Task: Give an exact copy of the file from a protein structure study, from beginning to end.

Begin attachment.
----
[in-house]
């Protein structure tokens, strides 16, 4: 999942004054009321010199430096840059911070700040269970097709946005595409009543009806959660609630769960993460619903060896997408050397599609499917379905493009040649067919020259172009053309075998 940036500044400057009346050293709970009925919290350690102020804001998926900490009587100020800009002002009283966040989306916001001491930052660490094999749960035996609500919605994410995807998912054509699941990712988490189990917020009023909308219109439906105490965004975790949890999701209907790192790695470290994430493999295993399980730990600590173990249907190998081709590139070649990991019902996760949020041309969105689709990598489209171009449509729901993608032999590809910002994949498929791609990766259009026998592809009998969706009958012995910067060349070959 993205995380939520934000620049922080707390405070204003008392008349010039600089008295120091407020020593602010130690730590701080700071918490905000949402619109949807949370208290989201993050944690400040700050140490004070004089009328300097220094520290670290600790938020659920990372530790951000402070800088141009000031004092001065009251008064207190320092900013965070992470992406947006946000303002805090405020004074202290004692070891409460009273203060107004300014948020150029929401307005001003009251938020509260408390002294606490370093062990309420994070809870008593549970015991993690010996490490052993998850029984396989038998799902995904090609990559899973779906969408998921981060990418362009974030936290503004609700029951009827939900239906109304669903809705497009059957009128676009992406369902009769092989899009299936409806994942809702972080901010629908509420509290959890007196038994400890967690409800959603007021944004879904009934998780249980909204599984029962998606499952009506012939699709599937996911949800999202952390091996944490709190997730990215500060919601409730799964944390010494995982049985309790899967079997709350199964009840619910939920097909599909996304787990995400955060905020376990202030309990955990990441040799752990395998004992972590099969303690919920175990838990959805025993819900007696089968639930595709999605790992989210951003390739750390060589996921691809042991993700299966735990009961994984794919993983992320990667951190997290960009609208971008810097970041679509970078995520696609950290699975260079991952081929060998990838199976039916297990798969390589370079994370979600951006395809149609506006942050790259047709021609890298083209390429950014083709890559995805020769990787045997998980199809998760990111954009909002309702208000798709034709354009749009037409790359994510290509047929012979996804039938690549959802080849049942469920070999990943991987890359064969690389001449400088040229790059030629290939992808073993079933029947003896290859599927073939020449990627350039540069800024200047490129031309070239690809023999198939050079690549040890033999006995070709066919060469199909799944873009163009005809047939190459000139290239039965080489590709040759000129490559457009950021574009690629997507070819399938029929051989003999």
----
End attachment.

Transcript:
[in-house]
């Protein structure tokens, strides 16, 4: 999942004054009321010199430096840059911070700040269970097709946005595409009543009806959660609630769960993460619903060896997408050397599609499917379905493009040649067919020259172009053309075998 940036500044400057009346050293709970009925919290350690102020804001998926900490009587100020800009002002009283966040989306916001001491930052660490094999749960035996609500919605994410995807998912054509699941990712988490189990917020009023909308219109439906105490965004975790949890999701209907790192790695470290994430493999295993399980730990600590173990249907190998081709590139070649990991019902996760949020041309969105689709990598489209171009449509729901993608032999590809910002994949498929791609990766259009026998592809009998969706009958012995910067060349070959 993205995380939520934000620049922080707390405070204003008392008349010039600089008295120091407020020593602010130690730590701080700071918490905000949402619109949807949370208290989201993050944690400040700050140490004070004089009328300097220094520290670290600790938020659920990372530790951000402070800088141009000031004092001065009251008064207190320092900013965070992470992406947006946000303002805090405020004074202290004692070891409460009273203060107004300014948020150029929401307005001003009251938020509260408390002294606490370093062990309420994070809870008593549970015991993690010996490490052993998850029984396989038998799902995904090609990559899973779906969408998921981060990418362009974030936290503004609700029951009827939900239906109304669903809705497009059957009128676009992406369902009769092989899009299936409806994942809702972080901010629908509420509290959890007196038994400890967690409800959603007021944004879904009934998780249980909204599984029962998606499952009506012939699709599937996911949800999202952390091996944490709190997730990215500060919601409730799964944390010494995982049985309790899967079997709350199964009840619910939920097909599909996304787990995400955060905020376990202030309990955990990441040799752990395998004992972590099969303690919920175990838990959805025993819900007696089968639930595709999605790992989210951003390739750390060589996921691809042991993700299966735990009961994984794919993983992320990667951190997290960009609208971008810097970041679509970078995520696609950290699975260079991952081929060998990838199976039916297990798969390589370079994370979600951006395809149609506006942050790259047709021609890298083209390429950014083709890559995805020769990787045997998980199809998760990111954009909002309702208000798709034709354009749009037409790359994510290509047929012979996804039938690549959802080849049942469920070999990943991987890359064969690389001449400088040229790059030629290939992808073993079933029947003896290859599927073939020449990627350039540069800024200047490129031309070239690809023999198939050079690549040890033999006995070709066919060469199909799944873009163009005809047939190459000139290239039965080489590709040759000129490559457009950021574009690629997507070819399938029929051989003999």